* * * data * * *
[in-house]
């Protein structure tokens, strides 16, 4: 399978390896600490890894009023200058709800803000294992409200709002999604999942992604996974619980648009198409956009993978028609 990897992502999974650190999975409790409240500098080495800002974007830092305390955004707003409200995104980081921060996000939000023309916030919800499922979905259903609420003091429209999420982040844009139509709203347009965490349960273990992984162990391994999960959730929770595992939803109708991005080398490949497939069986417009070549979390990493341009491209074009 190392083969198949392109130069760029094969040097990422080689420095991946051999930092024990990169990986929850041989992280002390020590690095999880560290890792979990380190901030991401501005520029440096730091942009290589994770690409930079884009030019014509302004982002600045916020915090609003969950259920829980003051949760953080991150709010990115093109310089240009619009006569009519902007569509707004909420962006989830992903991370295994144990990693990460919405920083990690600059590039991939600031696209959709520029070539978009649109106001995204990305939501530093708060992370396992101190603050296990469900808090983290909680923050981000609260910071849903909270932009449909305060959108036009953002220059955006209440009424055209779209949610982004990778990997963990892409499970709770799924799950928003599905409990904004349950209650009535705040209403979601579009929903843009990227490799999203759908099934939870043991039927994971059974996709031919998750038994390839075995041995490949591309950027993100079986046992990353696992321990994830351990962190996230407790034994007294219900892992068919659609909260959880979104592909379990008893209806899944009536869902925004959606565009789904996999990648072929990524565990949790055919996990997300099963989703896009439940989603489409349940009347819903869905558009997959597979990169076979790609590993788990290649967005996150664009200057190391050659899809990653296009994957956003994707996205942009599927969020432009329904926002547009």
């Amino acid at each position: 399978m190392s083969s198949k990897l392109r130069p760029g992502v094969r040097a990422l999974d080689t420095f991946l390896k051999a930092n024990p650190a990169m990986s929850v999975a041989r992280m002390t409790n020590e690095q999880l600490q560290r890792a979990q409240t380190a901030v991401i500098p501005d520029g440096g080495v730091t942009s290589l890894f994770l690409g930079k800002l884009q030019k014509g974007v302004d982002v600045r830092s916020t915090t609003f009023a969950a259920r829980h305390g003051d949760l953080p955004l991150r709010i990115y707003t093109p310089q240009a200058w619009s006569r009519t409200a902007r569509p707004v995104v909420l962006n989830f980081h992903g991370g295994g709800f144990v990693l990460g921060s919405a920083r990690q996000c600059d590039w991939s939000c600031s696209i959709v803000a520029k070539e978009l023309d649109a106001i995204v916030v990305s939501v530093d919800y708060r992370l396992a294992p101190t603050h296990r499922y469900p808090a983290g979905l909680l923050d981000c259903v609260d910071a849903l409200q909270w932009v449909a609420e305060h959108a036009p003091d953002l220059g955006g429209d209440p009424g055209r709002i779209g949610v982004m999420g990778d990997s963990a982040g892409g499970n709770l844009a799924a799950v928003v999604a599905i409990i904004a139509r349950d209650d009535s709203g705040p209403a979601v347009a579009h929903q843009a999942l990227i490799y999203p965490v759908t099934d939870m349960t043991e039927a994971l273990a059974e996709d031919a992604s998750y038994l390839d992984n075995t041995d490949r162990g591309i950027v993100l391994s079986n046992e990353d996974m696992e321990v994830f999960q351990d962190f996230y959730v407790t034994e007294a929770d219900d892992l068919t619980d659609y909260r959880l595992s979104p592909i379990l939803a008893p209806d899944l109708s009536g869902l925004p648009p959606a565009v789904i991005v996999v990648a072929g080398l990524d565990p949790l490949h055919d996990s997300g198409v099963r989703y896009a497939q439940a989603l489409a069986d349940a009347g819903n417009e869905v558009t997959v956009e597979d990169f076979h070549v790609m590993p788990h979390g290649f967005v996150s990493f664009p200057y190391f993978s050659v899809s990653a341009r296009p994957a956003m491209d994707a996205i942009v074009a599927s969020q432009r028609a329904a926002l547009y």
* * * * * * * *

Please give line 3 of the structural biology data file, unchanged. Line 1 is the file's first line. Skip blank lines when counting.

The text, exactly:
């Amino acid at each position: 399978m190392s083969s198949k990897l392109r130069p760029g992502v094969r040097a990422l999974d080689t420095f991946l390896k051999a930092n024990p650190a990169m990986s929850v999975a041989r992280m002390t409790n020590e690095q999880l600490q560290r890792a979990q409240t380190a901030v991401i500098p501005d520029g440096g080495v730091t942009s290589l890894f994770l690409g930079k800002l884009q030019k014509g974007v302004d982002v600045r830092s916020t915090t609003f009023a969950a259920r829980h305390g003051d949760l953080p955004l991150r709010i990115y707003t093109p310089q240009a200058w619009s006569r009519t409200a902007r569509p707004v995104v909420l962006n989830f980081h992903g991370g295994g709800f144990v990693l990460g921060s919405a920083r990690q996000c600059d590039w991939s939000c600031s696209i959709v803000a520029k070539e978009l023309d649109a106001i995204v916030v990305s939501v530093d919800y708060r992370l396992a294992p101190t603050h296990r499922y469900p808090a983290g979905l909680l923050d981000c259903v609260d910071a849903l409200q909270w932009v449909a609420e305060h959108a036009p003091d953002l220059g955006g429209d209440p009424g055209r709002i779209g949610v982004m999420g990778d990997s963990a982040g892409g499970n709770l844009a799924a799950v928003v999604a599905i409990i904004a139509r349950d209650d009535s709203g705040p209403a979601v347009a579009h929903q843009a999942l990227i490799y999203p965490v759908t099934d939870m349960t043991e039927a994971l273990a059974e996709d031919a992604s998750y038994l390839d992984n075995t041995d490949r162990g591309i950027v993100l391994s079986n046992e990353d996974m696992e321990v994830f999960q351990d962190f996230y959730v407790t034994e007294a929770d219900d892992l068919t619980d659609y909260r959880l595992s979104p592909i379990l939803a008893p209806d899944l109708s009536g869902l925004p648009p959606a565009v789904i991005v996999v990648a072929g080398l990524d565990p949790l490949h055919d996990s997300g198409v099963r989703y896009a497939q439940a989603l489409a069986d349940a009347g819903n417009e869905v558009t997959v956009e597979d990169f076979h070549v790609m590993p788990h979390g290649f967005v996150s990493f664009p200057y190391f993978s050659v899809s990653a341009r296009p994957a956003m491209d994707a996205i942009v074009a599927s969020q432009r028609a329904a926002l547009y």